Haiti: A tale of two meetings
On Tuesday this week, in Port au Prince and in Washington D.C., people gathered to talk about the crisis in Haiti. In one meeting, demands for restitution and accountability rang out from the voices of activists gathered from around the world. In the other, a mixed message of a need for change in the U.S. position, but no mechanism or real direction for how that should happen. In one meeting, a passionate call for justice and a new social order. In the other, political posturing more attuned to partisan differences in the U.S. than the crisis in Haiti.
The first convergence was a collection of civil society organizations, mostly with deep roots in organizing for human rights and broader social equity in Haiti – groups that work within Haiti and organizations that partner across borders. This gathering was primarily focused on creating a framework of accountability concerning foreign intervention in Haiti – specifically the 15-year UN occupation of the country. From the People’s Dispatch:
Since December 7, over 100 Haitian and international delegates have been participating in the International Colloquium “Occupation, Sovereignty, Solidarity: Towards a People’s Tribunal on Crimes of the MINUSTAH in Haiti,” to continue on the long road to justice. The colloquium, organized by Platform to Advocate Alternative Development in Haiti (PAPDA), the Office of International Lawyers/ Institute for Justice & Democracy in Haiti (BAI/IJDH) and Haitian Movement of Liberty, Equality and Fraternity (MOLEGHAF), seeks to bring to account the people and structures culpable in the 15 years of UN occupation and the crimes committed by the MINUSTAH.
Participants at the meeting included representatives from organizations in Puerto Rico, who joined in discussions about international debt, and the need for restitution. Representatives from the Mothers of the Plaza de Mayo in Argentina were also present to contribute to the broader discussion on creating a people’s tribunal to document the crimes of the United Nations and other foreign entities.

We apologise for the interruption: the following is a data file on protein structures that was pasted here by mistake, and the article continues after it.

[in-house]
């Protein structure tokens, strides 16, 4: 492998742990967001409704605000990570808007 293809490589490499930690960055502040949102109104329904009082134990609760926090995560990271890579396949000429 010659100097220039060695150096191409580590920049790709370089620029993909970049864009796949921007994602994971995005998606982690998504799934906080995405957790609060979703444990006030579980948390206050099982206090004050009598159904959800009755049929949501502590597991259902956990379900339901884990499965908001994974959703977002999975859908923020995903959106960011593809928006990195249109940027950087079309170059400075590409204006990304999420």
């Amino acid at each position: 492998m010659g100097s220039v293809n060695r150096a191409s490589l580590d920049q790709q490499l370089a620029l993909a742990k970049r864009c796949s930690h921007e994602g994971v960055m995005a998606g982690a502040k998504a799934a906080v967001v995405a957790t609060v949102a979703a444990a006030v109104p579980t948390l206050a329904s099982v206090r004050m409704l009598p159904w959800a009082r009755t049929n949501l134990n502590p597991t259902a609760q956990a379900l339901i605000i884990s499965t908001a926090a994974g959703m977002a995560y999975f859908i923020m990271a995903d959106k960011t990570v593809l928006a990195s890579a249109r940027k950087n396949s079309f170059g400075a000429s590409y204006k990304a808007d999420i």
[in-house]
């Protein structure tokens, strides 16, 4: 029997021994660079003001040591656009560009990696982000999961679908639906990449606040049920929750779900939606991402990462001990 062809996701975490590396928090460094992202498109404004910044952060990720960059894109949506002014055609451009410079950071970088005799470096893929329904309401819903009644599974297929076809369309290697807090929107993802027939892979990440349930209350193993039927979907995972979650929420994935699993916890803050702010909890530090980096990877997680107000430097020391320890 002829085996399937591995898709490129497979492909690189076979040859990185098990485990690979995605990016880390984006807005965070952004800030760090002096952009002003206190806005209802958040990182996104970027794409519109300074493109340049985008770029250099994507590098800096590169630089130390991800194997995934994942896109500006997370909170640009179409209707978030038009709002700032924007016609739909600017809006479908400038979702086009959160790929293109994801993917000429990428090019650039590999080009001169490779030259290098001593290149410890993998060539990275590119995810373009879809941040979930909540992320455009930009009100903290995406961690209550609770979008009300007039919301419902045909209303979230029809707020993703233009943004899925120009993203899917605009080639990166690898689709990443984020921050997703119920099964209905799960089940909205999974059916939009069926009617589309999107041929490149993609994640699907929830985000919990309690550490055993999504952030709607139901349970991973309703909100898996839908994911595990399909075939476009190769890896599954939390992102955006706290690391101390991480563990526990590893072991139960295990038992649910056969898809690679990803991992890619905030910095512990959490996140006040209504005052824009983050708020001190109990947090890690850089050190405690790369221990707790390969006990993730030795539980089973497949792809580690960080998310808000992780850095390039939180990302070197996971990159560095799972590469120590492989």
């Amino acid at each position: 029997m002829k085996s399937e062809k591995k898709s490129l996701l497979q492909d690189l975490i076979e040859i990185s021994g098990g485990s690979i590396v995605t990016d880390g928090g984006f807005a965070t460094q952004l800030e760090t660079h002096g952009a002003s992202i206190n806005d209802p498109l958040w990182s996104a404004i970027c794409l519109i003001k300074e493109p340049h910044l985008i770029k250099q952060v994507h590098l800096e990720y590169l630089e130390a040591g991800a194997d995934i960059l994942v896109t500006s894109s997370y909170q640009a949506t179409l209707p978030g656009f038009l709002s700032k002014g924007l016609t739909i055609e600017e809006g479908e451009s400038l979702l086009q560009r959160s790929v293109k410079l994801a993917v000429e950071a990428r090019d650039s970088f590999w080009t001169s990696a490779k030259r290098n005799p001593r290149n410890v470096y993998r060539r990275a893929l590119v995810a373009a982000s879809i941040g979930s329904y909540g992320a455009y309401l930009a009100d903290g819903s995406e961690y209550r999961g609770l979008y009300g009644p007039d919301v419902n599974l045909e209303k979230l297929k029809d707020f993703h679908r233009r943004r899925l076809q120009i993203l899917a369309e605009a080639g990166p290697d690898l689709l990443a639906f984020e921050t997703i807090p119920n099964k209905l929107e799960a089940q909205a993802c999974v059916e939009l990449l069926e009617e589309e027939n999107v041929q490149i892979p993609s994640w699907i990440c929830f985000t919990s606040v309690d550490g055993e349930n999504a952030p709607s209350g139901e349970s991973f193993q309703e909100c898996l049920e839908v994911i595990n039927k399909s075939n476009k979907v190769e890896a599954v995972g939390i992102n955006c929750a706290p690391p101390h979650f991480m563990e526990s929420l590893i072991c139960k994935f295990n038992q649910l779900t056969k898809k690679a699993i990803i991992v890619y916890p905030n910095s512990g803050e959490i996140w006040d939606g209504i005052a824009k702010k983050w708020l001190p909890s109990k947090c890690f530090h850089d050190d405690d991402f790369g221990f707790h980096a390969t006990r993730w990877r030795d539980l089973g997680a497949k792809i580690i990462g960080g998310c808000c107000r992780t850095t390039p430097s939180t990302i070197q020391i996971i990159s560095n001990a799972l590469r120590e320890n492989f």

During the 14 panel discussions and workshops organized as part of the colloquium, international delegates hailing from Argentina, Brazil, Cuba, the United States, France, Martinique, Mexico, Nepal, Puerto Rico, the Dominican Republic, Trinidad and Tobago, and Venezuela, as well as Haitian delegates from over 100 organizations, reaffirmed their bonds of solidarity, shared strategies to ensure justice and expressed their support for the victims and survivors of the atrocious crimes committed by the MINUSTAH.
This first convergence was thus an act and a statement of solidarity to press for accountability for decades (if not centuries) of foreign intervention in Haiti. Though not strictly speaking a response to the current crisis, there is a clear linkage between that history of intervention and the political and social cleavages evident in the streets of Haiti today as people are still protesting conditions and demanding that president Jovenel Moïse resign.
The second meeting was a U.S. House International Relations subcommittee hearing titled “Haiti on the Brink: Assessing U.S. Policy Toward a Country in Crisis.” Exactly what Haiti is on the brink of was not really clear. Apparently this was the first such hearing in nearly 20 years. When one thinks about all that has happened in Haiti in the last 20 years – and the United States’ deep involvement in much of it, it is telling that this is the first time there was an official public discussion in Congress about U.S. policy since the Clinton administration. Unlike the first convergence discussed, the framework for this meeting was not accountability, certainly not on the part of the U.S. government. The witnesses in the hearing covered the gamut – from representatives of the International Republican Institute to Pierre Esperance of the National Human Rights Defense Network.